A 1-year follow-up study of completed suicides at 1 and 2 weeks and 1, 6, and 12 months after admission has, to our knowledge, never before been conducted. Strengths include a clinically representative population of acutely admitted patients not selected by presence of suicidal ideation or behavior and a prospective design. Also, the study has a very low rate of missing registered suicidal behavior (177 of 7,000, 2.5%). Systematic assessment of suicidal behavior at admission (suicidal/ideation/plans, passive death wishes, self-harm, and suicide attempt) combined with clinical data on depressive symptoms in all consecutively admitted acute ward patients has, to our knowledge, never previously been conducted in a prospective study. Including diagnosis, depressive symptoms, and suicidal behavior (suicidal ideation and suicide attempts) in the same study is a strength and a novelty. Finally, the completeness of the Norwegian Cause of Death Registry is a strength.

One limitation is a low base rate of suicides in absolute terms, notably not in this sample compared to other similar samples, but nevertheless resulting in wide confidence intervals. This low base rate prevented inclusion of potential confounders and other candidate predictors, or interaction effects. In addition, our study evaluated suicidal behavior at admission, and patients may have reported more suicidal thoughts/behaviors later. Also, data concerning hospitalization status at time of death were not available for inclusion in the study, meaning that some patients might have died by suicide during, and others (shortly) after, their hospital stay. Caution in generalizing to other non-acute, longer-term settings is warranted. Finally, interrater reliability for diagnosis and HoNOS was not established due to the practical limitations given by a large, naturalistic sample in psychiatric clinical practice.

Submitted: March 17, 2022; accepted August 11, 2022.
Published online: December 12, 2022.
Author contributions: Drs Fredriksen, Walby, Schoeyen, and Vaaler planned the study. Mr Bartz-Johannessen, Dr Hegelstad, and Dr Fredriksen as well as Liv Mellesdal, PhD (deceased), conducted the statistical analyses. Drs Fredriksen and Hegelstad interpreted the results and wrote the first draft of the manuscript. Dr Mellesdal was principal investigator and organized assessments, trainings, and data collection. Drs Schoeyen, Vaaler, and Walby provided feedback and co-wrote the manuscript.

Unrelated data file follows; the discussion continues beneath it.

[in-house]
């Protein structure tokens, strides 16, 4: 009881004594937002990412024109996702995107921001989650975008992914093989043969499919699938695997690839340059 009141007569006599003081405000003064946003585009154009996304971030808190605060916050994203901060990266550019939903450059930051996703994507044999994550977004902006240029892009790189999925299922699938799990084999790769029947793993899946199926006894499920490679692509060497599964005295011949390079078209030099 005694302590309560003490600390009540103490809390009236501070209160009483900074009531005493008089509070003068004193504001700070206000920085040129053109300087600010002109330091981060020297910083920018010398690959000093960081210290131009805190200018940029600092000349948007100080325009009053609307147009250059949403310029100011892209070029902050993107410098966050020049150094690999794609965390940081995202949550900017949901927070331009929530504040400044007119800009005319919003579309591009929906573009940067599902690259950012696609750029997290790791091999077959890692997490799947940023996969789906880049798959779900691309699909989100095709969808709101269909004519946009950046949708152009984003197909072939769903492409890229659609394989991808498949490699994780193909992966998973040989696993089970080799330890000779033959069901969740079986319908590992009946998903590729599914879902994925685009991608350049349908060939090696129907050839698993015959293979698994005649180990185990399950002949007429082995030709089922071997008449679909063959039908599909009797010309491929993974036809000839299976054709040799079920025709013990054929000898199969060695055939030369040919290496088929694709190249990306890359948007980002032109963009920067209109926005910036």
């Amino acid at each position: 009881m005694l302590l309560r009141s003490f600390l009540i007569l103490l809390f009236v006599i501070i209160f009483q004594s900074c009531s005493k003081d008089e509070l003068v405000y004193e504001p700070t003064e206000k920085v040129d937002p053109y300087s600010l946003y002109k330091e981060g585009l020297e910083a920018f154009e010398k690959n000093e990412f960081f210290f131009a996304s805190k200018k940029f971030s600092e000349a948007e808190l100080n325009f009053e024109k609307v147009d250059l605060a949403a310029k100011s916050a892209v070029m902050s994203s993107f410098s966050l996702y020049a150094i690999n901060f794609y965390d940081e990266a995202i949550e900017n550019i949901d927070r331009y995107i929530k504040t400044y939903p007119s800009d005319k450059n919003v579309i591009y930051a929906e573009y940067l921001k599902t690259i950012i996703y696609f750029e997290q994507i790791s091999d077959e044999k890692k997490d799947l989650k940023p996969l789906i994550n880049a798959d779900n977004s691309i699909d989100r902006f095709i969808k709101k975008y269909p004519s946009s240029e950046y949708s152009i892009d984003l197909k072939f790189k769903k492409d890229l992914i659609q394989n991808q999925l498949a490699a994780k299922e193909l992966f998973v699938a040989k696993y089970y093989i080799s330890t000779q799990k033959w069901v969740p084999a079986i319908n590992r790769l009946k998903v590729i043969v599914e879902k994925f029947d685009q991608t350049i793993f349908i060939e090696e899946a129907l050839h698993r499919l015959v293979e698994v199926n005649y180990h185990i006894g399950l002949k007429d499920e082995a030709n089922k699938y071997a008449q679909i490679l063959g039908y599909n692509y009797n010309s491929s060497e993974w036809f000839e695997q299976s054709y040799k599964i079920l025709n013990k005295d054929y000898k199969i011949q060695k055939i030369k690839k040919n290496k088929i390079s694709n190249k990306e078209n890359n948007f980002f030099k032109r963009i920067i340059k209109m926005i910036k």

Relevant financial relationships: The authors declare that they have no conflict of interest.
Funding/support: The study was funded by the Haukeland University Hospital and Stavanger University Hospital and Western Norway Regional Health Authority (Grant numbers: 911209/HV and 911671/HV).
Role of the sponsor: Funding agencies were not involved in design and conduct of the study; collection, management, analysis, and interpretation of the data; preparation, review, or approval of the manuscript; and decision to submit the manuscript for publication.
Acknowledgements: We thank all participants of the study and the clinicians at the Department of Psychiatry, Bergen University Hospital, Norway, who conducted the clinical assessments. We honor Liv Mellesdal PhD (deceased), former principal investigator in Suicidality in Psychiatric Emergency Admissions (SIPEA), for valuable input in the whole research process. We thank Igor Galynker, PhD, and Lisa Janet Cohen, PhD, at Icahn School of Medicine at Mount Sinai hospital, New York for invaluable feedback and intellectual input. Drs Galynker and Cohen have no financial relationships relevant to the subject of this article.
Data availability statement: Data sharing is not applicable due to limitations of data sharing as restricted in the approval from the Regional Committee for Medical and Health Research Ethics and the Norwegian Social Science Data Service.
Supplementary material: Available at

Clinical Points

  • Severely depressed mood, including overvalued ideas and delusions of self-blame and guilt, predicted imminent suicide risk in a large representative sample of persons acutely hospitalized in mental health care.
  • Suicidal ideation and a recent suicide attempt at admission also conferred an elevated risk, though not for the first week after admission.
  • A diagnosis of depressive disorder in and of itself did not predict suicide death during the first year after hospital admission.
Editor’s Note: We encourage authors to submit papers for consideration as a part of our Focus on Suicide section. Please contact Philippe Courtet, MD, PhD, at

Volume: 84

Quick Links: